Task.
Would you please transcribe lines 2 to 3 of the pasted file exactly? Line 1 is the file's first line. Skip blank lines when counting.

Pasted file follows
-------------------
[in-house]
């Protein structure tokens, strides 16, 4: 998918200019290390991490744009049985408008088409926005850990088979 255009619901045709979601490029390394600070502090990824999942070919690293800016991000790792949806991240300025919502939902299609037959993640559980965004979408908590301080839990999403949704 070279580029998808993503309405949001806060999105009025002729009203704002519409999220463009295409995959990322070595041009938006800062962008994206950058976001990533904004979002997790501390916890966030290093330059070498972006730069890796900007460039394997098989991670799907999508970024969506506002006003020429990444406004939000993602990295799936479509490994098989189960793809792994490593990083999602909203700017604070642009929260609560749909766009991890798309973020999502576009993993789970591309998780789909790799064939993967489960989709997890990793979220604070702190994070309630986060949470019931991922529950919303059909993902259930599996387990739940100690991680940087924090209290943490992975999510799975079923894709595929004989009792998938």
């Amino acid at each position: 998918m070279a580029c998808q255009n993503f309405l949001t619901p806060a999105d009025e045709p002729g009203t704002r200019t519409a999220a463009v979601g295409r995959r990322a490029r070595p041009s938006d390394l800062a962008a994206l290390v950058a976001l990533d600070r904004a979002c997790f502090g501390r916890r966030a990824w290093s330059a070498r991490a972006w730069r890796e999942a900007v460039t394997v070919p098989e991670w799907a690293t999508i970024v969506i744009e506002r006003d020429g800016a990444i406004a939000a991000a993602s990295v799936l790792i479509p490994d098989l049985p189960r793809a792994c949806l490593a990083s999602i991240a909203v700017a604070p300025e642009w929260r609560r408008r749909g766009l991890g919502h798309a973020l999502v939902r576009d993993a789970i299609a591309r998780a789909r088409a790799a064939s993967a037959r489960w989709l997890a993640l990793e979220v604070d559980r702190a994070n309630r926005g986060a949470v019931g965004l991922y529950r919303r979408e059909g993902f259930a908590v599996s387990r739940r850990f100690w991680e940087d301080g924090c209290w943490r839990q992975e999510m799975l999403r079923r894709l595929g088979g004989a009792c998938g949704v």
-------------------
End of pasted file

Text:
């Protein structure tokens, strides 16, 4: 998918200019290390991490744009049985408008088409926005850990088979 255009619901045709979601490029390394600070502090990824999942070919690293800016991000790792949806991240300025919502939902299609037959993640559980965004979408908590301080839990999403949704 070279580029998808993503309405949001806060999105009025002729009203704002519409999220463009295409995959990322070595041009938006800062962008994206950058976001990533904004979002997790501390916890966030290093330059070498972006730069890796900007460039394997098989991670799907999508970024969506506002006003020429990444406004939000993602990295799936479509490994098989189960793809792994490593990083999602909203700017604070642009929260609560749909766009991890798309973020999502576009993993789970591309998780789909790799064939993967489960989709997890990793979220604070702190994070309630986060949470019931991922529950919303059909993902259930599996387990739940100690991680940087924090209290943490992975999510799975079923894709595929004989009792998938």
């Amino acid at each position: 998918m070279a580029c998808q255009n993503f309405l949001t619901p806060a999105d009025e045709p002729g009203t704002r200019t519409a999220a463009v979601g295409r995959r990322a490029r070595p041009s938006d390394l800062a962008a994206l290390v950058a976001l990533d600070r904004a979002c997790f502090g501390r916890r966030a990824w290093s330059a070498r991490a972006w730069r890796e999942a900007v460039t394997v070919p098989e991670w799907a690293t999508i970024v969506i744009e506002r006003d020429g800016a990444i406004a939000a991000a993602s990295v799936l790792i479509p490994d098989l049985p189960r793809a792994c949806l490593a990083s999602i991240a909203v700017a604070p300025e642009w929260r609560r408008r749909g766009l991890g919502h798309a973020l999502v939902r576009d993993a789970i299609a591309r998780a789909r088409a790799a064939s993967a037959r489960w989709l997890a993640l990793e979220v604070d559980r702190a994070n309630r926005g986060a949470v019931g965004l991922y529950r919303r979408e059909g993902f259930a908590v599996s387990r739940r850990f100690w991680e940087d301080g924090c209290w943490r839990q992975e999510m799975l999403r079923r894709l595929g088979g004989a009792c998938g949704v």